To me this shows the fallacy of relying purely on market-driven facilities-based competition to move our country forward. Only having two competitors does not a robust marketplace make, and the reality is that unless we force open broadband networks, then the best case scenario for competition above 10Mbps is three competitors: a telephone company, a cable company, and a fiber overbuilder.

So many people refer to competition as the panacea for all our broadband woes, but unless that competition comes in the form of requiring all broadband operators to wholesale access to their network, then it'll never come as facilities-based competition won't work.

But some of you may be asking, what about wireless? Won't that provide the competition we need to drive up the speed and down the cost of broadband?

If you listened to the FCC's rhetoric you'd certainly think so given how much energy they've put on issues like spectrum and a desire to lead the world in mobile broadband, but their own data shows that this rhetoric does not match with reality.

In the next figure they take the same data as the last but then layer on mobile wireless networks. You know what happens? The number of providers in areas with 3Mbps down and either 200Kbps or 756Kbps up increases, but the number in areas with 6Mbps or 10Mbps down and 1.5Mbps up stay exactly the same.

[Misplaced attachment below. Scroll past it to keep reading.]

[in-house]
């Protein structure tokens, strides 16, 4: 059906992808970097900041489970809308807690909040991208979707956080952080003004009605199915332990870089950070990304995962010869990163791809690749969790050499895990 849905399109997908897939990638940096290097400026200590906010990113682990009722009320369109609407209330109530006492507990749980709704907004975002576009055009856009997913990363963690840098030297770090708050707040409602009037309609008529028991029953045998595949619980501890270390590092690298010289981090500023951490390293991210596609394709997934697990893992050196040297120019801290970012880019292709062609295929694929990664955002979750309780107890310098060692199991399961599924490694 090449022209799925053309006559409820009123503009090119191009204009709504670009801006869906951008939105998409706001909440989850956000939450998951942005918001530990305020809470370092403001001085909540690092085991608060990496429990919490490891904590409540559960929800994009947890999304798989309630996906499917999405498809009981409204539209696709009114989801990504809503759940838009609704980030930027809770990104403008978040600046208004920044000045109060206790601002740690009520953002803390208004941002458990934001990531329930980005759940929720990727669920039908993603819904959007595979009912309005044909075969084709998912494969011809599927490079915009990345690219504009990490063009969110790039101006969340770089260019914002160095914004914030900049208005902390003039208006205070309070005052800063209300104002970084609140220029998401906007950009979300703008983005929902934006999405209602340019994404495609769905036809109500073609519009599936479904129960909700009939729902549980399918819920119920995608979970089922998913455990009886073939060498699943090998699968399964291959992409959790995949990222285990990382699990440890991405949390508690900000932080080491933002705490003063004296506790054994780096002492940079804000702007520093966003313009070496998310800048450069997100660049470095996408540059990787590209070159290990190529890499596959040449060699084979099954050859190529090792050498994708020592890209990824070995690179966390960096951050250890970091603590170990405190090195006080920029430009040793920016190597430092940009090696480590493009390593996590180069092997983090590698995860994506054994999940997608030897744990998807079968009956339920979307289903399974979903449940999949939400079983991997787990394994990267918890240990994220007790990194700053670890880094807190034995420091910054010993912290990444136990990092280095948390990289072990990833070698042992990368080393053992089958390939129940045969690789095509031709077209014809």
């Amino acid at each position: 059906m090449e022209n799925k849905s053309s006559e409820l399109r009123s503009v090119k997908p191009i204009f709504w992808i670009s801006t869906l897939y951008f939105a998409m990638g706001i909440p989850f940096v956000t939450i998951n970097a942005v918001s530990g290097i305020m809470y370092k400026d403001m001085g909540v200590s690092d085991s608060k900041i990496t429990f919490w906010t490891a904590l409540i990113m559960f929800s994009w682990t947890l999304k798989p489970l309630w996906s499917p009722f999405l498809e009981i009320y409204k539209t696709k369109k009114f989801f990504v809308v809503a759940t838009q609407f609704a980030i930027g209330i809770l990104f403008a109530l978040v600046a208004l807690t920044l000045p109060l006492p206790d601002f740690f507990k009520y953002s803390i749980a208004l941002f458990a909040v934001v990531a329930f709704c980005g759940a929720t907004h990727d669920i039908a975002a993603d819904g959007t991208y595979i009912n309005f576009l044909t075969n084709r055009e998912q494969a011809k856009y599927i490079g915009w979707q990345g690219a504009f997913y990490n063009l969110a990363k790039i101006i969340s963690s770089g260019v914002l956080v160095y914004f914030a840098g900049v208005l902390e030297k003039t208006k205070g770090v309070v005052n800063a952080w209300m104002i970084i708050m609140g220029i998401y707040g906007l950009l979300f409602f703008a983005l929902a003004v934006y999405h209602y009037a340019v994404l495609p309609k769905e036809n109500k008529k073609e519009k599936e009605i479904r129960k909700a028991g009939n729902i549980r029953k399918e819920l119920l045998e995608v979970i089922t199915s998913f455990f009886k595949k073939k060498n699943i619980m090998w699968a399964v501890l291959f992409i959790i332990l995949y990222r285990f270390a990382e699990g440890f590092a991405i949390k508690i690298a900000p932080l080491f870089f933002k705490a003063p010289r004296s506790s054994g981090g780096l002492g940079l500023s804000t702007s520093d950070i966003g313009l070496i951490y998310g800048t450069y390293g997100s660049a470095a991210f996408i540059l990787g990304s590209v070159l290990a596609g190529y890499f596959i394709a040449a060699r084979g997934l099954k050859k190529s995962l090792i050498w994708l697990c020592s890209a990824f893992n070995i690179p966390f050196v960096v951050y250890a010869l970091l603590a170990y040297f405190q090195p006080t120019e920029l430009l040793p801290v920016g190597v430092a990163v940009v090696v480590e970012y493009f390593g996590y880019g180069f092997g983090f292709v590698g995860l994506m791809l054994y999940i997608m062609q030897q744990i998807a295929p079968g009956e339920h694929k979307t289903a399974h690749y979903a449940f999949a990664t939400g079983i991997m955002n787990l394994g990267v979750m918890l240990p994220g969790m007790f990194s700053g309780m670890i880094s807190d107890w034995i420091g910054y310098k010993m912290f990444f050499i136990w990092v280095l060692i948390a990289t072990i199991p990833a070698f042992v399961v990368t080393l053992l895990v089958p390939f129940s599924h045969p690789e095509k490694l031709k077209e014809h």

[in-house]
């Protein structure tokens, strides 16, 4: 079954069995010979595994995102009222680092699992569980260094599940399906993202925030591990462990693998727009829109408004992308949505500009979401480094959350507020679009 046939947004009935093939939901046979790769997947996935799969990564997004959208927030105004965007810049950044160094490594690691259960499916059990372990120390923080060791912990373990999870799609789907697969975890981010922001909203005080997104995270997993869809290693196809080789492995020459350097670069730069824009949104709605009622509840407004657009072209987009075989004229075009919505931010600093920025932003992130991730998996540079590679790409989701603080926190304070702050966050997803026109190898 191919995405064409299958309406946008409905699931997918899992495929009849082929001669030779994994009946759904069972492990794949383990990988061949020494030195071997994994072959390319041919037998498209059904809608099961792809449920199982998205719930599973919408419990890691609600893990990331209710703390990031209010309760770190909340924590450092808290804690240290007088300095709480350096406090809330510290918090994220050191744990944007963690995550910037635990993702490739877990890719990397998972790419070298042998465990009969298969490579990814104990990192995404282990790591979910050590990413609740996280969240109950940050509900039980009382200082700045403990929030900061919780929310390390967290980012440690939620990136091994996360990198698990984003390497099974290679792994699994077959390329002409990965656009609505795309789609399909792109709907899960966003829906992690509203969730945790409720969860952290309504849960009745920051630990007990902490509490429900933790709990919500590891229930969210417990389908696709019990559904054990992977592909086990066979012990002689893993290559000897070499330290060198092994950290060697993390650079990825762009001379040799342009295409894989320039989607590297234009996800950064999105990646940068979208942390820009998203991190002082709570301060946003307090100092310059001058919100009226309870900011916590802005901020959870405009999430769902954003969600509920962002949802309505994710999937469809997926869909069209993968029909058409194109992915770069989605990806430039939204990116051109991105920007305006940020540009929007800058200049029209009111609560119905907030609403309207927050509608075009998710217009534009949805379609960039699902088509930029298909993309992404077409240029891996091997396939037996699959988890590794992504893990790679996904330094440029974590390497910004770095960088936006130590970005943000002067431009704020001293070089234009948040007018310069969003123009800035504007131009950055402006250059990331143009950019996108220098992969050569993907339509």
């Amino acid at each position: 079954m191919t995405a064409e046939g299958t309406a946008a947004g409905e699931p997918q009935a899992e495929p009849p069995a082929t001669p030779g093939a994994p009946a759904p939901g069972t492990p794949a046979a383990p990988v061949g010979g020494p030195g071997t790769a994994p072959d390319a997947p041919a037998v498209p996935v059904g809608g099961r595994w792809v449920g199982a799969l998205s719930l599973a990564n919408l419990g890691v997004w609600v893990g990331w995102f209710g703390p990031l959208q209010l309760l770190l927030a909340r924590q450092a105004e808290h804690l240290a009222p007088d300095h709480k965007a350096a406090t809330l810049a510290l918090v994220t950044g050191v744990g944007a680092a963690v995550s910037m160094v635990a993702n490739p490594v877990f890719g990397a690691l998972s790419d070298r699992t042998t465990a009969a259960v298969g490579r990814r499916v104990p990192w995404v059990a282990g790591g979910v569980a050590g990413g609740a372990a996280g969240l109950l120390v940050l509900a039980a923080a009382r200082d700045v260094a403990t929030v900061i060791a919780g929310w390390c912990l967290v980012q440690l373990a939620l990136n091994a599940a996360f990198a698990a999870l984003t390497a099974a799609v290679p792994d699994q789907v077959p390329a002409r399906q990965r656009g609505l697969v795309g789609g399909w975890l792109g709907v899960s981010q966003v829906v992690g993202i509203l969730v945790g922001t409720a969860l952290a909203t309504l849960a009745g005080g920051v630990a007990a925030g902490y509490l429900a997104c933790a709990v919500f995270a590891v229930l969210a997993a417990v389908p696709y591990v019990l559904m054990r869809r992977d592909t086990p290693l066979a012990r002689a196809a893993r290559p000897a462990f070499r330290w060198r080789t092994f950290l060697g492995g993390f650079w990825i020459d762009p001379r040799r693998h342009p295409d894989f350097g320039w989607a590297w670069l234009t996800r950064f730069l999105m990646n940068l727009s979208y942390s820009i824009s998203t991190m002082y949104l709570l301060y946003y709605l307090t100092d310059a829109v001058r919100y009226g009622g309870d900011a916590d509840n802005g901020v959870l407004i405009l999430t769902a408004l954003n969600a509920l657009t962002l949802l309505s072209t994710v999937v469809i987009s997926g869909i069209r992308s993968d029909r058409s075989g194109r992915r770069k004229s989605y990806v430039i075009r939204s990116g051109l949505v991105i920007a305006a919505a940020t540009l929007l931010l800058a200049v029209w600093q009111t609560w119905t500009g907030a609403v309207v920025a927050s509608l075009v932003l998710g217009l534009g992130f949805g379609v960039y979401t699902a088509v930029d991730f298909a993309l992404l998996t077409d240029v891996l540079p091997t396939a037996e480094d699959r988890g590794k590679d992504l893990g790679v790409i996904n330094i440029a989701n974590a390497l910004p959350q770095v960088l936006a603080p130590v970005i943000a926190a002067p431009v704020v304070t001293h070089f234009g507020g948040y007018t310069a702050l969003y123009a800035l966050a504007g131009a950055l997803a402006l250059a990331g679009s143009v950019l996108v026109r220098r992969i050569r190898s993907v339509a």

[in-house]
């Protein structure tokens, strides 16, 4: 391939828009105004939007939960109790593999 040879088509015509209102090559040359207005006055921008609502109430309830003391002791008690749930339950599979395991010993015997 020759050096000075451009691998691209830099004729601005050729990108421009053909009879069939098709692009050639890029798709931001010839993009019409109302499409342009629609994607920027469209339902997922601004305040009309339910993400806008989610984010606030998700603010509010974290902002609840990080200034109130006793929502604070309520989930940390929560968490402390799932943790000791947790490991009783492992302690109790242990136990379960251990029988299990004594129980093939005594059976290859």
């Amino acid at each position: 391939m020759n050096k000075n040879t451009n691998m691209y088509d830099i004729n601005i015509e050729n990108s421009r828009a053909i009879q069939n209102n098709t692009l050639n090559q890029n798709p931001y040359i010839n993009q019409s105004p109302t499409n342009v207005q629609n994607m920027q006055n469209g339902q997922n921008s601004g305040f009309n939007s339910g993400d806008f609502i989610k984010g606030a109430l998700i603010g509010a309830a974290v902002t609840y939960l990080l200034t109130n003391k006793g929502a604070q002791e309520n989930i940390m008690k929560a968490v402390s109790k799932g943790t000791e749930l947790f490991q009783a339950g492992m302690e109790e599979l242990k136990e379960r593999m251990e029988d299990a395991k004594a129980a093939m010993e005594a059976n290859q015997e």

What this clearly shows is that wireless does NOTHING in terms of providing greater competition to deliver faster broadband to Americans.

Now, some might cite the oncoming deployment of 4G wireless as a white knight racing to the rescue, but here's the thing: 4G services aren't delivering all that fast of service today, it's going to take a few years before they're anywhere near fully deployed and actually delivering 10Mbps-type service, and by the time this happens the bandwidth benchmarks the FCC's using won't be relevant any more as by then 10Mbps will (hopefully) be the lowest speed tier and not the highest.

What this all boils down to for me is that America's got a crisis on its hands when it comes to enabling a competitive marketplace for high capacity broadband networks. Sure when it comes to the slow stuff things are looking OK, but the rest of the world isn't waiting around for us to catch up. The fact that we're still ranking broadband based on a top-end downstream tier of 10Mbps and an upstream tier of 1.5Mbps should be a national embarrassment.

And yet that's not the rhetoric you hear coming out of the FCC. Sure they may allude to things not being optimal, but that's such a milquetoast response relative to the clear and present need this data shows. And this isn't just an issue of getting rural america connected; this data also represents America's cities.

When Chairman Genachowski entered office he claimed this was going to be a new era of data-driven decision-making at the FCC. Well here's your data showing that the current state and trajectory of America's broadband is abysmal and systemically broken. Now what are we going to do about it?

Del.icio.us Digg Yahoo! My Web Seed Newsvine reddit Technorati


TrackBack URL for this entry:

Post a comment

(If you haven't left a comment here before, you may need to be approved by the site owner before your comment will appear. Until then, it won't appear on the entry. Thanks for waiting.)